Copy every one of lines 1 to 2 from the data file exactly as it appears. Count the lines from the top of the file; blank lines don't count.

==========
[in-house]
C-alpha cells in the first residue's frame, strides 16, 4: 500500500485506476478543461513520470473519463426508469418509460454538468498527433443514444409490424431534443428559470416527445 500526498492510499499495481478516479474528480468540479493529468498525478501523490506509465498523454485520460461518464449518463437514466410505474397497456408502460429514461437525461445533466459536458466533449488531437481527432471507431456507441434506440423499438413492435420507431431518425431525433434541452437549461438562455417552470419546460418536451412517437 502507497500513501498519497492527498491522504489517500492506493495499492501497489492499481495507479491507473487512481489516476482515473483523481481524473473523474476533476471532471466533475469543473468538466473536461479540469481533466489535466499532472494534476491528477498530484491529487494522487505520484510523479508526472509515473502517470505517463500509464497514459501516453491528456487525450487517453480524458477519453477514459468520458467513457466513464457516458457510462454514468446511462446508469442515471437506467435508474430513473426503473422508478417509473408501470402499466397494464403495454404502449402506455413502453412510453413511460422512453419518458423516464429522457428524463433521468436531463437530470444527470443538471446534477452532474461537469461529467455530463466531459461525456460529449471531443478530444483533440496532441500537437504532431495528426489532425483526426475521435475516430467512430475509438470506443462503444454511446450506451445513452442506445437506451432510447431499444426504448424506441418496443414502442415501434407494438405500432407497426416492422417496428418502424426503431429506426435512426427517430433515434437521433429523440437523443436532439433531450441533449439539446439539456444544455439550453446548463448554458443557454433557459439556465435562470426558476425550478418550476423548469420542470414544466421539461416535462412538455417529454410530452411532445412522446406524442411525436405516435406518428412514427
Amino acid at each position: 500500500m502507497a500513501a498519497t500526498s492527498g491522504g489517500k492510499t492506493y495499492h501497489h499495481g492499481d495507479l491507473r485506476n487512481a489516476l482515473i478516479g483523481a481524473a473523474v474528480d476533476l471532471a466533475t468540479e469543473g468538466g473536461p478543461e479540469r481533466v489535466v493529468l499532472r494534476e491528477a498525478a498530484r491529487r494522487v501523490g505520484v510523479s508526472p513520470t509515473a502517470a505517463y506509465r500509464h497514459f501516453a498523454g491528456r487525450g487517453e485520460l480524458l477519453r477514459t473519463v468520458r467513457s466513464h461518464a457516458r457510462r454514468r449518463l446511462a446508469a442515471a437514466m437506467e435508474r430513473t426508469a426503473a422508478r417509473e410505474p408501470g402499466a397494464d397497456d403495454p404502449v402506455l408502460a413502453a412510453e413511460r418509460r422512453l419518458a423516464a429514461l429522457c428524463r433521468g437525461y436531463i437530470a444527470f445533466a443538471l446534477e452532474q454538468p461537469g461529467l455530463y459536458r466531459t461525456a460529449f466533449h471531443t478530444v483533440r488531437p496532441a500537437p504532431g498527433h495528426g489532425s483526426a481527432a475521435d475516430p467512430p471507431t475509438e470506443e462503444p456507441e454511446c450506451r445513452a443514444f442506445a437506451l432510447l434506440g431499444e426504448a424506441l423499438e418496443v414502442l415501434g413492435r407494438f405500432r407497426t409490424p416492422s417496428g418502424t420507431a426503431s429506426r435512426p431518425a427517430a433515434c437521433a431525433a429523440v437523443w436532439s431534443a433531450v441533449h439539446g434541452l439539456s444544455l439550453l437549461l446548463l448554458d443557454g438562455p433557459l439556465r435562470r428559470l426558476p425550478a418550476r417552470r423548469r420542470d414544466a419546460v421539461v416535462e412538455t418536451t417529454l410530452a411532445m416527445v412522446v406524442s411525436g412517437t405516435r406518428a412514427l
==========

[in-house]
C-alpha cells in the first residue's frame, strides 16, 4: 500500500485506476478543461513520470473519463426508469418509460454538468498527433443514444409490424431534443428559470416527445 500526498492510499499495481478516479474528480468540479493529468498525478501523490506509465498523454485520460461518464449518463437514466410505474397497456408502460429514461437525461445533466459536458466533449488531437481527432471507431456507441434506440423499438413492435420507431431518425431525433434541452437549461438562455417552470419546460418536451412517437 502507497500513501498519497492527498491522504489517500492506493495499492501497489492499481495507479491507473487512481489516476482515473483523481481524473473523474476533476471532471466533475469543473468538466473536461479540469481533466489535466499532472494534476491528477498530484491529487494522487505520484510523479508526472509515473502517470505517463500509464497514459501516453491528456487525450487517453480524458477519453477514459468520458467513457466513464457516458457510462454514468446511462446508469442515471437506467435508474430513473426503473422508478417509473408501470402499466397494464403495454404502449402506455413502453412510453413511460422512453419518458423516464429522457428524463433521468436531463437530470444527470443538471446534477452532474461537469461529467455530463466531459461525456460529449471531443478530444483533440496532441500537437504532431495528426489532425483526426475521435475516430467512430475509438470506443462503444454511446450506451445513452442506445437506451432510447431499444426504448424506441418496443414502442415501434407494438405500432407497426416492422417496428418502424426503431429506426435512426427517430433515434437521433429523440437523443436532439433531450441533449439539446439539456444544455439550453446548463448554458443557454433557459439556465435562470426558476425550478418550476423548469420542470414544466421539461416535462412538455417529454410530452411532445412522446406524442411525436405516435406518428412514427